The development and evaluation of positive psychological interventions aimed at happiness
Van Zyl, Llewellyn Ellardus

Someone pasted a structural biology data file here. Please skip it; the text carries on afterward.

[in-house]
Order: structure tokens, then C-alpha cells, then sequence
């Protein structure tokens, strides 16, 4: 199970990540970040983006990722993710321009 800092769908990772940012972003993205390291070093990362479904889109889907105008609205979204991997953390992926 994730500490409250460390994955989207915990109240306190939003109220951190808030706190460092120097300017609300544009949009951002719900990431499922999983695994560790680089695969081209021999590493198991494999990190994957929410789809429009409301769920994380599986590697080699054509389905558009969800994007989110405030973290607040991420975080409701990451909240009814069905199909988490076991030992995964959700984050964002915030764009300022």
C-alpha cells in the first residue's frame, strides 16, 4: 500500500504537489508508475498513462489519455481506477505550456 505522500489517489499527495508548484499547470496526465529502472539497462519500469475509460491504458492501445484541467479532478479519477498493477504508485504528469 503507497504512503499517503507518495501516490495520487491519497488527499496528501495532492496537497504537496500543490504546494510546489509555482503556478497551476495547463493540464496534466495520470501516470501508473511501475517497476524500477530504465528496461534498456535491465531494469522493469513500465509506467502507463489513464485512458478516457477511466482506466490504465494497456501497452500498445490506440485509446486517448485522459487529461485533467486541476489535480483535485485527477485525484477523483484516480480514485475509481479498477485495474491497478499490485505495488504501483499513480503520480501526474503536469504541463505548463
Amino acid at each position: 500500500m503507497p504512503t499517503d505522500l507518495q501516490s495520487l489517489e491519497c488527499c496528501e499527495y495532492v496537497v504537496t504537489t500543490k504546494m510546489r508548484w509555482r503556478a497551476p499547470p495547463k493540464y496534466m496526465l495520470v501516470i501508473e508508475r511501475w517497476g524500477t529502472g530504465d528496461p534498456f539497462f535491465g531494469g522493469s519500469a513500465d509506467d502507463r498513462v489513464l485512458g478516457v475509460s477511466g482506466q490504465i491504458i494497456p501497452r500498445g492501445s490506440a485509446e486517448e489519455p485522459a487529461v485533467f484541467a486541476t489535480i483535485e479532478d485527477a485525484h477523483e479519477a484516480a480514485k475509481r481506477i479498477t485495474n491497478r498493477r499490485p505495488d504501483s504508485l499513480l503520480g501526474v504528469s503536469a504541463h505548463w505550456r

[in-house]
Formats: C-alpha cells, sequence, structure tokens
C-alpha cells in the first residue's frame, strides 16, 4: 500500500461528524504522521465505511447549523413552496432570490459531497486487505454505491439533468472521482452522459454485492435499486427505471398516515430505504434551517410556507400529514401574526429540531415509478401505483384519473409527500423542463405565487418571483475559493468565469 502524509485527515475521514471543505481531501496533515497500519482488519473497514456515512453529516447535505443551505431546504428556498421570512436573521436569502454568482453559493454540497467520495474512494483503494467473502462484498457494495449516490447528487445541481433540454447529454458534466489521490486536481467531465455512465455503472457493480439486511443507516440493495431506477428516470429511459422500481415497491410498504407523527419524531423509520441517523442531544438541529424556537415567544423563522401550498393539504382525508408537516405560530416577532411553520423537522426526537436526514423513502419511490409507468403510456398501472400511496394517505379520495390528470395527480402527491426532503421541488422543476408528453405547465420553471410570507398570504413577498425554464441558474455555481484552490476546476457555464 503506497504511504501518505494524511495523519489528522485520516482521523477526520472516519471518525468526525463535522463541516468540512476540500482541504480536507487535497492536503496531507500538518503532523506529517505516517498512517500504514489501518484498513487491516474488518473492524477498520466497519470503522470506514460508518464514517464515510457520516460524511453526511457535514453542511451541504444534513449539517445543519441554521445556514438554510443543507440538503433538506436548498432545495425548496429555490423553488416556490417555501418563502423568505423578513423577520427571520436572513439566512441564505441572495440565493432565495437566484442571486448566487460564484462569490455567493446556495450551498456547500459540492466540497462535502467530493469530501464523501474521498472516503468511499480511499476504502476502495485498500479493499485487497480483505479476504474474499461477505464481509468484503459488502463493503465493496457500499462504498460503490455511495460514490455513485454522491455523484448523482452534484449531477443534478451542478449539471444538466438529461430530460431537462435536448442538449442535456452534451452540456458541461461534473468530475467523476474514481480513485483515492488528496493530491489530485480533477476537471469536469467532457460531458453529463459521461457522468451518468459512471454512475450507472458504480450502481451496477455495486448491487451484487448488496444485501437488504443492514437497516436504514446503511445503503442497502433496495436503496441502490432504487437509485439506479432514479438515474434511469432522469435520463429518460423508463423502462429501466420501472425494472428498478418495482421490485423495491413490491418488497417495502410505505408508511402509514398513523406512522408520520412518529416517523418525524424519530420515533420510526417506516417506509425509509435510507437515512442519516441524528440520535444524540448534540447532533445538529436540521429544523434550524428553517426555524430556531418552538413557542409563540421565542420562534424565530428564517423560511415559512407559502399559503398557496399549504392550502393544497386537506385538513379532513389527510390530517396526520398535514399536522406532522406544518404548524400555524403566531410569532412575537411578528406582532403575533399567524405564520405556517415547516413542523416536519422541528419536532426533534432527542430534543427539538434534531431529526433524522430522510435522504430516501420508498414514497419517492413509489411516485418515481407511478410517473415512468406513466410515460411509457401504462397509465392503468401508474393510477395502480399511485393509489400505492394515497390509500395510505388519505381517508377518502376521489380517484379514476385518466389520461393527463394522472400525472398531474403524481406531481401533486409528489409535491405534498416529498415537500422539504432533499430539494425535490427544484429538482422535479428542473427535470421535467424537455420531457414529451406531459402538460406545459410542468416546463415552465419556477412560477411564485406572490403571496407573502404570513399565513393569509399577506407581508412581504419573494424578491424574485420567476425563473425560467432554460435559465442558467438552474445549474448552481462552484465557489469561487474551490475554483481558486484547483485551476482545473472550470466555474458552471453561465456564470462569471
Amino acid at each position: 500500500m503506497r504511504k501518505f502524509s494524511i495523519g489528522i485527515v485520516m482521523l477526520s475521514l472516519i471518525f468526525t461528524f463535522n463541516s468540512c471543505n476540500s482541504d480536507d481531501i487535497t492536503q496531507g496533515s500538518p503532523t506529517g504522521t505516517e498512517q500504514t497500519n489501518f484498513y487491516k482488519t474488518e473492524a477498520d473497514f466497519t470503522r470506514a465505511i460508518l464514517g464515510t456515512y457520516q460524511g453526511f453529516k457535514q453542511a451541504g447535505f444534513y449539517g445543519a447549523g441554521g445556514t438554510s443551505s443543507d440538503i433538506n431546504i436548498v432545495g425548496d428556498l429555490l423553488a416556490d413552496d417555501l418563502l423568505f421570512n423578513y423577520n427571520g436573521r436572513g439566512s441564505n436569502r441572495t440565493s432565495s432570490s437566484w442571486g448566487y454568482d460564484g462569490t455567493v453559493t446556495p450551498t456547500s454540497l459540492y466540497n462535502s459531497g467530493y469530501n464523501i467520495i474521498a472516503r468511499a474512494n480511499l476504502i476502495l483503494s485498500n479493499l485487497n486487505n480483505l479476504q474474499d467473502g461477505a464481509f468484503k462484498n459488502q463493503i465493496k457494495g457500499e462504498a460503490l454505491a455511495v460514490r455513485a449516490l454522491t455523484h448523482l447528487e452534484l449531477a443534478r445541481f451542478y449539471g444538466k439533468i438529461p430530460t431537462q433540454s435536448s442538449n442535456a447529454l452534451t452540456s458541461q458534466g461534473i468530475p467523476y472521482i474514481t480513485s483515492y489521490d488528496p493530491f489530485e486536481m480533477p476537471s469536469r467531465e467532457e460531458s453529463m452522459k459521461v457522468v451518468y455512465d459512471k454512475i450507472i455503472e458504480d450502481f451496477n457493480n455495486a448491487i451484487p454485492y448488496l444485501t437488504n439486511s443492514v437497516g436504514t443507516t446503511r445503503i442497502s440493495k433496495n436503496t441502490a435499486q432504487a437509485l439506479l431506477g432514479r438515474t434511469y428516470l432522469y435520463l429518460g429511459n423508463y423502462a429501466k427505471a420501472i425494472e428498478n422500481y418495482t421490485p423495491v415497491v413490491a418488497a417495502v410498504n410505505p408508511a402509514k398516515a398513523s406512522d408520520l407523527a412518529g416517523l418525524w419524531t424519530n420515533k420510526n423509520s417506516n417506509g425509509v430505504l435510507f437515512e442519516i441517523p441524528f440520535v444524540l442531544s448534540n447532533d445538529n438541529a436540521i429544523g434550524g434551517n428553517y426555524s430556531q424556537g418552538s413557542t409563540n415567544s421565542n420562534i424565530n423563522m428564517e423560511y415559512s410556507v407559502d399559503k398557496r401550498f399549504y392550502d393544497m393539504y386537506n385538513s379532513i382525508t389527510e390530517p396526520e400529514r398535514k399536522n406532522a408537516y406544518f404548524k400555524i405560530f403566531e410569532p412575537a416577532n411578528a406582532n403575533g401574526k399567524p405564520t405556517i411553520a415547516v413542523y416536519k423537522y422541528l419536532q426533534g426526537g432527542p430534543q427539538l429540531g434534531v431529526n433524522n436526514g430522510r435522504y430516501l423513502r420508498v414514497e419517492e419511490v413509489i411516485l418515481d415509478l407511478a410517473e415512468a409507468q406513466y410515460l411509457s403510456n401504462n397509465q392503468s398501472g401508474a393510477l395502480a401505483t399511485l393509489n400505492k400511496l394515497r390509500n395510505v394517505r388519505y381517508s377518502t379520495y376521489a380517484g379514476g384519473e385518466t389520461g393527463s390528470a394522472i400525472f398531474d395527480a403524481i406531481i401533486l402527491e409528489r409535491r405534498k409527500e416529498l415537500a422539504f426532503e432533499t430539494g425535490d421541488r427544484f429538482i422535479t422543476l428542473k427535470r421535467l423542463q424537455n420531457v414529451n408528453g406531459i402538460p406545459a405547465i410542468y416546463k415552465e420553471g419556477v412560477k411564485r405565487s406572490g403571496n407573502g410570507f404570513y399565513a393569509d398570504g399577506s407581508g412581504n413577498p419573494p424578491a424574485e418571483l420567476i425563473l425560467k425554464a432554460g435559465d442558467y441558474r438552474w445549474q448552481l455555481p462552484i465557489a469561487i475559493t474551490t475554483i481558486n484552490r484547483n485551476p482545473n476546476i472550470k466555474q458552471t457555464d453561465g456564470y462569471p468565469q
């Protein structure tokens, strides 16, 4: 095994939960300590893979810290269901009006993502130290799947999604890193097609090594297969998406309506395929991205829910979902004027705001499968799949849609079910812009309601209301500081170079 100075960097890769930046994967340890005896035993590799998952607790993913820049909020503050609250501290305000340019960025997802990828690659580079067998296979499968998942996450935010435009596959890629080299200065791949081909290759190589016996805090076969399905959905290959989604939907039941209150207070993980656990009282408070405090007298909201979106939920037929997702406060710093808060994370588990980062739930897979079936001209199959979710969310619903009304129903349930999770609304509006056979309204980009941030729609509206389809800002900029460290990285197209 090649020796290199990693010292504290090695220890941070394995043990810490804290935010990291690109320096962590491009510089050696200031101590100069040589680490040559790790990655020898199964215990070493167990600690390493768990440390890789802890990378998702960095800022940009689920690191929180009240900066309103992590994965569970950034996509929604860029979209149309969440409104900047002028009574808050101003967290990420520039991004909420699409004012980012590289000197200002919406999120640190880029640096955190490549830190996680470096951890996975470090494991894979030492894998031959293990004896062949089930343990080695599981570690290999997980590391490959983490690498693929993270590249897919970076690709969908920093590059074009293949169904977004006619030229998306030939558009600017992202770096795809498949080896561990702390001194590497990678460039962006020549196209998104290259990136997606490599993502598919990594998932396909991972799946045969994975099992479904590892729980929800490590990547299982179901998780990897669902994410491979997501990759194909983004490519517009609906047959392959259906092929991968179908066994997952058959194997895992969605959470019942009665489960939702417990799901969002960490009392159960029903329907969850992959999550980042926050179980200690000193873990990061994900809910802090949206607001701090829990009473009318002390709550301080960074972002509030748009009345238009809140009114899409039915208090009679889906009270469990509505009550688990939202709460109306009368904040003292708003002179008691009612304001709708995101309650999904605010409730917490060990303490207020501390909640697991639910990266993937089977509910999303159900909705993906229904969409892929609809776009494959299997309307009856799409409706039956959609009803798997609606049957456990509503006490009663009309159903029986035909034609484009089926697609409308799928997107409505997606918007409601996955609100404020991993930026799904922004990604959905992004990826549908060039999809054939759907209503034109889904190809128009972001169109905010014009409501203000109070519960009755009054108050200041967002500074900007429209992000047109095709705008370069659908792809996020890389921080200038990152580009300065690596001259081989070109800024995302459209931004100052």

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One of the great challenges for positive psychology is that academics, researchers and authors are yet to reach agreement on the terminology, constructs and methodology of the various positive psychological concepts and interventions. One such concept that has been ambiguously and often inconsistently conceptualised is happiness. Interventions that are structured around these conceptualisations have produced mixed results, which are attributable to various aspects such as the unidimensional conceptualisation of the concept, inconsistent measurement, psychometric measuring instruments that have not been validated for the population in question, and fragmented intervention methodologies. Research was, therefore, needed regarding happiness and the development of interventions aimed at increasing happiness. Therefore, this thesis aimed to investigate the concept, manifestation, measurement and development of happiness and positive psychological interventions (PPIs) within a tertiary educational environment. A mixed method research approach was followed to reach the research objectives. The first study aimed to examine the psychometric properties of positive psychological assessment measures, and to determine the relationship between flourishing and academic performance within a tertiary educational institution. A quantitative cross-sectional survey design was used to address this objective. The Mental Health Continuum Long Form, Positive and Negative Affect Scale and Satisfaction with Life Scale were administered and indicated acceptable levels of internal consistency. The MHC-LF would need to be adapted for future studies within the tertiary educational environment. No significant correlations could be established between academic performance and flourishing. However, cross-tabulation indicated some evidence of the impact that flourishing/languishing had on academic performance. Individuals with moderate levels of flourishing typically performed in the „above average‟ to „excelling academically‟ range. Languishing individuals performed at the lower levels of the academic performance spectrum. The results indicated that a large number of individuals within this tertiary educational environment were languishing. Flourishing students experienced higher levels of positive affect and satisfaction with life, as well as lower levels of negative affect than their languishing and moderately flourishing counterparts. The second study aimed to investigate the main streams of research on happiness, the approaches/models flowing from these philosophies and the methodology of happiness interventions. A quantitative meta-analysis of the literature was used to address the aforementioned research objective. Seeing that the literature presents with such incongruent findings regarding the effectiveness of PPIs, research was needed to establish how happiness should be conceptualised, which moderating factors should be addressed in this conceptualisation, and what the content of PPIs should be. A qualitative meta-analysis of the literature indicated that happiness is approached from either a hedonic, eudaimonic or integrated approach. These philosophies gave birth to a stream of scientific literature regarding happiness and its various conceptualisations, namely (a) Subjective well-being; (b) Hedonic well-being; (c) Eudaimonic well-being; (d) Psychological well-being; (e) Flourishing, and (f) Authentic happiness. Furthermore, the results highlighted three causes for failing interventions: (a) unidimensional models/approaches towards happiness, (b) targeting the concept of happiness instead of the mediating factors; and (c) fragmented methodological interventions. The study suggested a multidimensional model for happiness and happiness interventions. Furthermore, the study proposed a multifaceted methodology for happiness interventions, comprising self-administered intentional activities, group-administered interventions and individual coaching. The third study aimed to evaluate a PPI aimed at increasing happiness of students in a tertiary educational institution. A longitudinal pre-experimental research design was used to address the aforementioned research objective. Qualitative data were used to explore the findings further. The results indicated that the overall happiness of a student may be increased through developing individuals on both an emotional and psychological level. The results showed some scientific merit to a multifaceted approach towards PPIs. The PPI affected all the aspects conceptualised in this study except for two components of authenticity, namely authentic behaviour and relational orientations.